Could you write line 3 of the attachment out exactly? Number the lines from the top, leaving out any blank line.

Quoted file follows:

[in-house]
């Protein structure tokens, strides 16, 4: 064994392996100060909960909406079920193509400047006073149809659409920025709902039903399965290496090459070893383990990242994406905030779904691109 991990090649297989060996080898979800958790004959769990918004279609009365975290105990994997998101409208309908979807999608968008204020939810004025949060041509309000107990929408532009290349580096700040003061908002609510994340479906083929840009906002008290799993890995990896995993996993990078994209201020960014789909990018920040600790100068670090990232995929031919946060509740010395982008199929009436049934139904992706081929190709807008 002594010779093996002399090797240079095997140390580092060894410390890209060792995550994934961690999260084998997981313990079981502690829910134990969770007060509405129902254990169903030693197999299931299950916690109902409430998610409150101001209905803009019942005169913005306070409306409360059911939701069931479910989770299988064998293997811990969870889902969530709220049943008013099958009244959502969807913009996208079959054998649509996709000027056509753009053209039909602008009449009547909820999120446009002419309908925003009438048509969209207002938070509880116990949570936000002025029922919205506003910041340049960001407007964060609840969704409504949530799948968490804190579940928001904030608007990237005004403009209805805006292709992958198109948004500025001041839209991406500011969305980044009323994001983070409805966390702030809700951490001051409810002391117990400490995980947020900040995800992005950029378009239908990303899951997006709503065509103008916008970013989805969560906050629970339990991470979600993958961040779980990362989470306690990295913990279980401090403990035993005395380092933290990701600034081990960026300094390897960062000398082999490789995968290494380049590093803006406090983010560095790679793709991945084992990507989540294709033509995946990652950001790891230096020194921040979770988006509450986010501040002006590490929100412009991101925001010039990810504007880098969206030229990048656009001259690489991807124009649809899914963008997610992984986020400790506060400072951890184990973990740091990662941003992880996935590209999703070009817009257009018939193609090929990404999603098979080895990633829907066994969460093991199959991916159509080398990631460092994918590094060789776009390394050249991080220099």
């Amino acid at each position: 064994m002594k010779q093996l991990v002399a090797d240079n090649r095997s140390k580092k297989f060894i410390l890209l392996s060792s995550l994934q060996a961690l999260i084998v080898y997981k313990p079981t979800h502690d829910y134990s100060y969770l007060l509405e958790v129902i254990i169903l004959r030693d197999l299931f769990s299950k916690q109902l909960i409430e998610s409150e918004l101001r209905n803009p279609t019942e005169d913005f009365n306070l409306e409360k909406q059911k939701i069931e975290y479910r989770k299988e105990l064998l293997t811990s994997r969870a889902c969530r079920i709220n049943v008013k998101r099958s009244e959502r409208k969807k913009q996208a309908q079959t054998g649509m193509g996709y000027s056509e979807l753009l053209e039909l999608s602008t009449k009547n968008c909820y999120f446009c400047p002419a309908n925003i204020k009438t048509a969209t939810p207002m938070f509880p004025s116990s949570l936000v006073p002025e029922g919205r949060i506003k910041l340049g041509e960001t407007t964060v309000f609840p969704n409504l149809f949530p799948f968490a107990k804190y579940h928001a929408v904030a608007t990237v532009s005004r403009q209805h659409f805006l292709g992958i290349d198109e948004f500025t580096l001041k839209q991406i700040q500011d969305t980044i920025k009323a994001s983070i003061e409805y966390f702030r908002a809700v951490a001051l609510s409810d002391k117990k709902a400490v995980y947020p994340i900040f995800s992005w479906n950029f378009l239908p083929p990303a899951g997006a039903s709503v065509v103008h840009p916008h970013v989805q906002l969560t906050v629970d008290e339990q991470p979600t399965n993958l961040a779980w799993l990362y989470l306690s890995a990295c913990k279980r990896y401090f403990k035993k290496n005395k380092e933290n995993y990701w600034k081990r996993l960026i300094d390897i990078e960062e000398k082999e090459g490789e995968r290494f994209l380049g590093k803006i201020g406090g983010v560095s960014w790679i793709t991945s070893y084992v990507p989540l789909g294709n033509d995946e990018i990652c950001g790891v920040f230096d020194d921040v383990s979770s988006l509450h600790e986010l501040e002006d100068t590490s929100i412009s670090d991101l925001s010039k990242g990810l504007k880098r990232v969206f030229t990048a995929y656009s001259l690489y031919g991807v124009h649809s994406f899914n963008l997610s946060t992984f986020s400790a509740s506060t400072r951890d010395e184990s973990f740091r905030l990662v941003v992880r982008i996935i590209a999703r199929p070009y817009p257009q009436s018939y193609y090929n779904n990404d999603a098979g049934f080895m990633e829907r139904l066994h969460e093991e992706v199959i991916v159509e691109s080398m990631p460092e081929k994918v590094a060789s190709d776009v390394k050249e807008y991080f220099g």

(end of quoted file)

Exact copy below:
């Amino acid at each position: 064994m002594k010779q093996l991990v002399a090797d240079n090649r095997s140390k580092k297989f060894i410390l890209l392996s060792s995550l994934q060996a961690l999260i084998v080898y997981k313990p079981t979800h502690d829910y134990s100060y969770l007060l509405e958790v129902i254990i169903l004959r030693d197999l299931f769990s299950k916690q109902l909960i409430e998610s409150e918004l101001r209905n803009p279609t019942e005169d913005f009365n306070l409306e409360k909406q059911k939701i069931e975290y479910r989770k299988e105990l064998l293997t811990s994997r969870a889902c969530r079920i709220n049943v008013k998101r099958s009244e959502r409208k969807k913009q996208a309908q079959t054998g649509m193509g996709y000027s056509e979807l753009l053209e039909l999608s602008t009449k009547n968008c909820y999120f446009c400047p002419a309908n925003i204020k009438t048509a969209t939810p207002m938070f509880p004025s116990s949570l936000v006073p002025e029922g919205r949060i506003k910041l340049g041509e960001t407007t964060v309000f609840p969704n409504l149809f949530p799948f968490a107990k804190y579940h928001a929408v904030a608007t990237v532009s005004r403009q209805h659409f805006l292709g992958i290349d198109e948004f500025t580096l001041k839209q991406i700040q500011d969305t980044i920025k009323a994001s983070i003061e409805y966390f702030r908002a809700v951490a001051l609510s409810d002391k117990k709902a400490v995980y947020p994340i900040f995800s992005w479906n950029f378009l239908p083929p990303a899951g997006a039903s709503v065509v103008h840009p916008h970013v989805q906002l969560t906050v629970d008290e339990q991470p979600t399965n993958l961040a779980w799993l990362y989470l306690s890995a990295c913990k279980r990896y401090f403990k035993k290496n005395k380092e933290n995993y990701w600034k081990r996993l960026i300094d390897i990078e960062e000398k082999e090459g490789e995968r290494f994209l380049g590093k803006i201020g406090g983010v560095s960014w790679i793709t991945s070893y084992v990507p989540l789909g294709n033509d995946e990018i990652c950001g790891v920040f230096d020194d921040v383990s979770s988006l509450h600790e986010l501040e002006d100068t590490s929100i412009s670090d991101l925001s010039k990242g990810l504007k880098r990232v969206f030229t990048a995929y656009s001259l690489y031919g991807v124009h649809s994406f899914n963008l997610s946060t992984f986020s400790a509740s506060t400072r951890d010395e184990s973990f740091r905030l990662v941003v992880r982008i996935i590209a999703r199929p070009y817009p257009q009436s018939y193609y090929n779904n990404d999603a098979g049934f080895m990633e829907r139904l066994h969460e093991e992706v199959i991916v159509e691109s080398m990631p460092e081929k994918v590094a060789s190709d776009v390394k050249e807008y991080f220099g």